Monday, 3 March 2008


Today’s film 'Sedmikrasky'/'Daisies' is directed by a gutsy Czech woman!
This freewheeling 1966 gem of the Czech New Wave is an attack on
consumerism and materialism and many other aspects of the male dominated
society of the time!
{This film was, like our previous screening, banned by the communist


A witty surrealist comedy about two uninhibited young women Marie and
Marie who work together to create mischief and turn against the numbing
state of society in a madcap flurry of pranks and material destruction
that seem to be harmless but each of the moves is loaded with consequences
that soon snowball into serious trouble.. Seeing the world ruined and
values worthless, they decide to "go bad."
74 MINS | COLOUR | CZECH with ENGLISH subtitles | AUDI 6:15pm |

Part of the Czech New Wave of the early 1960s, Vera Chytilova made films
that were acclaimed for their visual experimentation and formal
innovation. While this reputation gained her international respect, it
also resulted in criticism by officials in her own country, which
disapproved of avant-garde styles and themes.

catch a scene from the film at



Everyone does what they can to avoid thinking. Laziness is the most basic
human trait. People don't want to think—they can't make the connection
between entertainment and thought. They want immediate kicks. People will
not be human until they get pleasure from thought—only a thinking person
can be a full person."
—Vera Chytilova, 1978

"One should try everything" insists one of the two heroines of Daisies
(1966). Heedless of clichÈ and formula, Chytilova explodes narrative and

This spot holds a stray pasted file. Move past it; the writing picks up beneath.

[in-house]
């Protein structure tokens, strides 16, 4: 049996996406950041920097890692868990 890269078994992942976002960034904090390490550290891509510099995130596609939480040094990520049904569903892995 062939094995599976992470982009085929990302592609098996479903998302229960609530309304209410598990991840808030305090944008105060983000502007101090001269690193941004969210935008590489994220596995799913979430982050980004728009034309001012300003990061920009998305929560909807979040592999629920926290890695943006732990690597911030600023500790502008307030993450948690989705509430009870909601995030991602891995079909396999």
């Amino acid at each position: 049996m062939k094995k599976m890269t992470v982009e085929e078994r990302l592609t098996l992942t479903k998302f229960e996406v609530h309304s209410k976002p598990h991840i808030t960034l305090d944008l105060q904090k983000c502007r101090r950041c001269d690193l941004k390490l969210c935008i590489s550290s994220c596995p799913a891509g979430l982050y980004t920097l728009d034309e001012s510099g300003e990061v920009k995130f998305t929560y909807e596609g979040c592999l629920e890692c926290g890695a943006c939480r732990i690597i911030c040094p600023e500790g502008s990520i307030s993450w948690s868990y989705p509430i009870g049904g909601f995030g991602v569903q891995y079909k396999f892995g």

bends the frame: her films donít stop until they've filled every crevice
with invention. Daisies attacks any pretense that human society is more
than a mechanism for organizing the consumption of food.

Romantic love is but one of the bourgeois ideals sacrificed over the
course of the film: the women also smash the cinematic illusion of
three-dimensional space, as they scissor up their own film images into a
jigsaw of body parts.

DAISIES was banned by the government until 1967 but when it was released
it won the Grand Prix at the film festival in Bergamo, Italy.
The films preferred by the Soviet-dominated Czech government included
straightforward stories of industrial heroes, films based on classic
literature and fairy stories,and domestic and detective comedies.
There was a profound dislike and distrust of allegorical content and
avant-garde experimentation, which was associated with intellectualism and
elitism by the bureaucrats and politicians who controlled the film
industry.Officially they complained that the imagery of the film revealed
a wastage of food, referring to the scenes in which the main characters
destroy a banquet setting.

No comments: